Art & Photography / In Pictures

The Ten Best Things We Saw at Art Basel

The founder of London's eponymous Sid Motion Gallery takes us on a tour of the esteemed art fair, pausing to talk us through ten of its most spectacular and eye-catching exhibits

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Davide Balula, Mimed Sculptures (Henry Moore,Moon Head,1964)
Davide Balula, Mimed Sculptures (Henry Moore, Moon Head,1964)Photography by Davide Balula, Courtesy the artist, galerie frank elbaz, Paris, and Gagosian Gallery

“I think the art fair is very much a form of urbanism,” Hans-Ulrich Obrist once remarked. “I think something really happens to the cities when such a fair happens. The city becomes an exhibition; it's amazing.” Obrist’s idea of city as exhibition couldn’t be more true of Basel, the spot on Switzerland’s Rhine which first breathed life into its eponymous art fair in 1970, and which becomes flooded once yearly with the best and most compelling in artwork from around the world.

This year AnOther asked Sid Motion – aficionado, curator and most recently founder of Sid Motion Gallery, a brand new destination for contemporary art and photography which opened in London’s King’s Cross to a vibrant reception earlier this month – to select ten of the most exciting and engaging artworks that Art Basel had to offer. Unsurprisingly, Motion’s selection is as varied as it is vivacious: from Sol Calero’s immersive installation recreating a bright, tropically coloured bureau de change in highly corrupt Venezuela, to the headline-stealing Mimed Sculptures enacted to great aplomb by a series of pink-gloved 'art handlers' under Davide Balula’s instruction. Here, Motion talks us through her selection. 

Davide Balula, Mimed Sculpture, 2016
"Performers dressed in white uniforms and pink art handling gloves move around plinths of various sizes. They gesticulate, miming the outlines of sculptures – Giacometti's Le-nez (1947), Eva Hesse's Hang up (1966) and Louise Bourgeois' Unconscious Landscape (1967-8), amongst others.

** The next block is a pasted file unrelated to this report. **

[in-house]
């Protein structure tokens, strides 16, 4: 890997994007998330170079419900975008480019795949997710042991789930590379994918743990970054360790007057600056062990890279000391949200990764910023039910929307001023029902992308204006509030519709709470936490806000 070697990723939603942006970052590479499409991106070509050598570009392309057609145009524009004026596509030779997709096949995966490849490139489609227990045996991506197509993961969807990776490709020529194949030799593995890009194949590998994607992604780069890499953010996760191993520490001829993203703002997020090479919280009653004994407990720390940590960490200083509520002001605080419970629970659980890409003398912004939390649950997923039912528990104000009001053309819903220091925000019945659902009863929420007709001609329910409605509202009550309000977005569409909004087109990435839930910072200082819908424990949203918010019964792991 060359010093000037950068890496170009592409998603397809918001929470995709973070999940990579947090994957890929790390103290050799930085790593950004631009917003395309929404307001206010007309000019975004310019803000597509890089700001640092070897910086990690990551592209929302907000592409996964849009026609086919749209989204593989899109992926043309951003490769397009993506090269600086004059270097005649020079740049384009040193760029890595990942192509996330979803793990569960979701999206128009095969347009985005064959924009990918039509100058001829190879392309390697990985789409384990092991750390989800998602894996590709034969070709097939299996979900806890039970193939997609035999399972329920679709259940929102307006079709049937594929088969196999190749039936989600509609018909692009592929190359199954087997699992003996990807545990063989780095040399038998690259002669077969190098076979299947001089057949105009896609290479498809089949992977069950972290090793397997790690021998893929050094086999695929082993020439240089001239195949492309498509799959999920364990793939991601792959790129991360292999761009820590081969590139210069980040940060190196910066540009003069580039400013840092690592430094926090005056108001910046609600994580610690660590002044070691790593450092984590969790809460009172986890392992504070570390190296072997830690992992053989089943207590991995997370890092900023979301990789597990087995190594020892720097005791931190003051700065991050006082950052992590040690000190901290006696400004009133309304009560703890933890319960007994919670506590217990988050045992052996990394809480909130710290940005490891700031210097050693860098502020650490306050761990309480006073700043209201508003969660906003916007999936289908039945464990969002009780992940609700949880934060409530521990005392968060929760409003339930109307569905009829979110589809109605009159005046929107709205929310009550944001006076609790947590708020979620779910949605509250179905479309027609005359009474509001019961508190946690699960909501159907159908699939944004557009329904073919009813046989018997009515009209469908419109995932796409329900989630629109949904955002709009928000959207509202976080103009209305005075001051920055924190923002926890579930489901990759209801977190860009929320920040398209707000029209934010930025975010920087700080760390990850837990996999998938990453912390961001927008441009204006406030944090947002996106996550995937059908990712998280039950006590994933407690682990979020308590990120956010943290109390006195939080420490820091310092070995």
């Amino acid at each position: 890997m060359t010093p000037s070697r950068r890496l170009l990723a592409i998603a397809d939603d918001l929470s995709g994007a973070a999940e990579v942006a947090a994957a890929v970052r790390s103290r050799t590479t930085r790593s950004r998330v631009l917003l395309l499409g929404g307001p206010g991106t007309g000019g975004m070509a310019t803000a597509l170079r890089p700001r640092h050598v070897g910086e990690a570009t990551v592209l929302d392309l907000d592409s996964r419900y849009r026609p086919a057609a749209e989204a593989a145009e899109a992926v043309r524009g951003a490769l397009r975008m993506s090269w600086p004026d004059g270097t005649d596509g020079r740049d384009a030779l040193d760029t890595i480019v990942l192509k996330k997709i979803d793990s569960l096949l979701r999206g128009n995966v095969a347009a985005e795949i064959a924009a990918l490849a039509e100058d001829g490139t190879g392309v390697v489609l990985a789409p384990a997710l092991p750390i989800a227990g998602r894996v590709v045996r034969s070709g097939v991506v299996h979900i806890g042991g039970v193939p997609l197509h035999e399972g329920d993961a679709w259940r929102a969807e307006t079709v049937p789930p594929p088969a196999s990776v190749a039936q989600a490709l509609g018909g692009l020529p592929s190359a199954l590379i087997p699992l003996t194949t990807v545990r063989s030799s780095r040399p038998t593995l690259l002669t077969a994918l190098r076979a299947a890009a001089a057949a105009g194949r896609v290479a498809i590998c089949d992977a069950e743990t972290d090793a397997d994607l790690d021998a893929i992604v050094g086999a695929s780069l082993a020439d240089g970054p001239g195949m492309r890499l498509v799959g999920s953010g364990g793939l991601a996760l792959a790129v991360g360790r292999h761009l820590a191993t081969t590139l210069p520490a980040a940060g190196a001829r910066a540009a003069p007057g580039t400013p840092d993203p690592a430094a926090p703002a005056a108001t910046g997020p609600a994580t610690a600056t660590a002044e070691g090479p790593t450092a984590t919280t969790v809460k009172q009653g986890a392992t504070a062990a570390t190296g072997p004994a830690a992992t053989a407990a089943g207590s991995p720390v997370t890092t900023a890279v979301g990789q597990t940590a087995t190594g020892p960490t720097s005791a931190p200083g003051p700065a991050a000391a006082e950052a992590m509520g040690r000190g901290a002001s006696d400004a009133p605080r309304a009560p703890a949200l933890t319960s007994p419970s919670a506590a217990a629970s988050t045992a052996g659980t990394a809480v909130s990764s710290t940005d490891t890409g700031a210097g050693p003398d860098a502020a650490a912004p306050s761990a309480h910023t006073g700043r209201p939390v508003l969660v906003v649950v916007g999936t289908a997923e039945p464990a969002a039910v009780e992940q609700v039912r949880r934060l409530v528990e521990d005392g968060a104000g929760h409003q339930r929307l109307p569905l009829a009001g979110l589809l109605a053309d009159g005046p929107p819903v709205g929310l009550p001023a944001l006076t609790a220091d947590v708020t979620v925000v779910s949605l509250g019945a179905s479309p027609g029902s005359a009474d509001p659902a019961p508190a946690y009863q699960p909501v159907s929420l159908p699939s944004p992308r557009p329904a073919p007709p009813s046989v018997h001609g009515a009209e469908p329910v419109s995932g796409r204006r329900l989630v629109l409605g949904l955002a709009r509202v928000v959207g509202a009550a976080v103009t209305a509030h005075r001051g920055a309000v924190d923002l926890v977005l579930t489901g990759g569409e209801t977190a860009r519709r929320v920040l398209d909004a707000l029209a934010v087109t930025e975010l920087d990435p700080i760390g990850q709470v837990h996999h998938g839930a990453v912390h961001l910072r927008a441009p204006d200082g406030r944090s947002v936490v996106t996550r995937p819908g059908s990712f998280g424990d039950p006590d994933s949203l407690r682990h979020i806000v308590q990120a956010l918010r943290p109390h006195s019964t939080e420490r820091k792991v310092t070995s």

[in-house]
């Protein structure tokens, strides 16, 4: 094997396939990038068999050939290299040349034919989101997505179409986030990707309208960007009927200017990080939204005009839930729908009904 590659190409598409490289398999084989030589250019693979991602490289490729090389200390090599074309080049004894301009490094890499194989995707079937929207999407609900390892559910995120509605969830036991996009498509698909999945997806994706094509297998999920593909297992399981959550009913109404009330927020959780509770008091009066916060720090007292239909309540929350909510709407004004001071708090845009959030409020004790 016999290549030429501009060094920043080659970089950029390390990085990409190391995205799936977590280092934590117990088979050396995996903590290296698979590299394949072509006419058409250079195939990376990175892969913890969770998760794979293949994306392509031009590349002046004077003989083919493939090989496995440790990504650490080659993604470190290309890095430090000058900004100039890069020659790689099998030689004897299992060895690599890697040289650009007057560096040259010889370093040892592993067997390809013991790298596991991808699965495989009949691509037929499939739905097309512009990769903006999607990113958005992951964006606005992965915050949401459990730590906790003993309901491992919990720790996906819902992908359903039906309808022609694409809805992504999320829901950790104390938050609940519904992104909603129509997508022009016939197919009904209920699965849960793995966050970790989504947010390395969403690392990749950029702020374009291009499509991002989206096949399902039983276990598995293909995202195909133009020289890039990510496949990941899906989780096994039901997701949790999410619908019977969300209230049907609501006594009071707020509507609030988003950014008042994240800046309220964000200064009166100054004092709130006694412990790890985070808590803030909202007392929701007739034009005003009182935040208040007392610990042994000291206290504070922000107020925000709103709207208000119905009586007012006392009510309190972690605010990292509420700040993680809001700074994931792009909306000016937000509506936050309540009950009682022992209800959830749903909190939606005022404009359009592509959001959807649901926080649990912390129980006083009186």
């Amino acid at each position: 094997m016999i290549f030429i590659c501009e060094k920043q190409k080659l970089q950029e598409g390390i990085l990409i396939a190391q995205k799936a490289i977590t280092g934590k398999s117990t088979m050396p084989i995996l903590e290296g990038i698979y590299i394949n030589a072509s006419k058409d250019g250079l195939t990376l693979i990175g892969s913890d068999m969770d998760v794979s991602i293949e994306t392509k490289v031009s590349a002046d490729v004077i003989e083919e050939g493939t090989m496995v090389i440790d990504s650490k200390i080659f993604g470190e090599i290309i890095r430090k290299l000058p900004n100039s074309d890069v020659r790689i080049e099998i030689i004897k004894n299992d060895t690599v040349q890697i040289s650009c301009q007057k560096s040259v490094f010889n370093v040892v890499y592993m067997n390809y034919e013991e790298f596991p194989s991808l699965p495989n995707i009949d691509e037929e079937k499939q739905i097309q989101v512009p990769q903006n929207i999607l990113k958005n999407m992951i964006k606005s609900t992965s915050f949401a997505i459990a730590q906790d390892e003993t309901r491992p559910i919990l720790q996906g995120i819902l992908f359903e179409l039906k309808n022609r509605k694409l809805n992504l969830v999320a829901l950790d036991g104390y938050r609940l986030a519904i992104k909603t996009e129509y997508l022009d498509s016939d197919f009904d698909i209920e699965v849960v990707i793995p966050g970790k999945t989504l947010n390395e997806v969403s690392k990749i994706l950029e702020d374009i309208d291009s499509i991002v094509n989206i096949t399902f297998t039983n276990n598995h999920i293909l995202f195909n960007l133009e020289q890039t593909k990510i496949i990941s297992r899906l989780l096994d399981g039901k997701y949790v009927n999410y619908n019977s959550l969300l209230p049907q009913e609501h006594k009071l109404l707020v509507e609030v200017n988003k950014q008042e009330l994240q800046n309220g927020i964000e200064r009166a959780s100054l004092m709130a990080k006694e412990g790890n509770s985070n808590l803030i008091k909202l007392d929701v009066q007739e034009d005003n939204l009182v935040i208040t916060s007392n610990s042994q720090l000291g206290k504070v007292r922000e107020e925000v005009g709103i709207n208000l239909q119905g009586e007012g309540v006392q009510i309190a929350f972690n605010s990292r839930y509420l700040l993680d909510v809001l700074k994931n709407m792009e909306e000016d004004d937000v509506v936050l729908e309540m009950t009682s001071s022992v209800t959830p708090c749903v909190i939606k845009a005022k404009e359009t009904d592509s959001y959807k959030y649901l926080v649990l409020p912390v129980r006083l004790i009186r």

As if a game of art historical charades, you find yourself guessing what they are handling, what the surface and texture of the objects is. Through this performance, the new sensual relationship to these works is formed. However, you cannot help but make the connection to the commentary on the art of handling itself – can the world of art handling, exhibition installing and indeed selling artwork be becoming as much of an art as the artwork itself?"

Ariel Schlesinger, Two Good Reasons, 2009, Shown by Massimo Minini Gallery at Art Basel Unlimited
"Two Good Reasons by Israeli artist Ariel Schlesinger is an installation presented by Massimo Minini Gallery at Art Basel Unlimited. Big and bold in form, this kinetic sculpture of two white sheets of polypropylene captures a quieter subtlety of emotion than its scale first alludes to. The sheets move towards each other on the floor, softly touching, almost dancing, echoing a courtship and allowing the sheets to reveal their intimate relationship to their audience. The piece is exemplary of Schlesinger's practice, in which he wittily animates lifeless objects through innovation and engineering."

Njideka Akunyili Crosby, Super Blue Omo, 2016, Shown at Victoria Miro
"This work on paper by Nigeria-born artist Njideka Akunyili Crosby combines collage, drawing, painting, printmaking, and photo transfers to compile a domestic scene. Hung simply on bulldog clips, the unassuming portrait captures in fine detail a familiar household insight, with real attention to the everyday through the technically accomplished yet intentionally flattened depiction of mundane objects. Yet the work seems to more complexly convey the many aspects of the sitter’s life through the overlaid images, which give the impression of the memories, aspirations and relationships of the subject. Super Blue Omo merits its place on my top selection for its technical brilliance, and its depth of suggestion."

Robert Longo, Untitled (Wall of Ice), 2016, Shown at Galerie Hans Mayer
"I have long known Robert Longo’s photographic work and his uber-realistic charcoal drawings, but this piece stood out especially, not only for its mind-blowing technical achievement but also for its subject. One could be forgiven for mistaking this sharply depicted cliff of ice for a crumpled sheet of paper – if only the strip of water at the foot of the image didn’t give it away. My gallery has a focus on form and materiality in its current exhibition, What's it going to be?, so I was especially interested in this wonderful piece."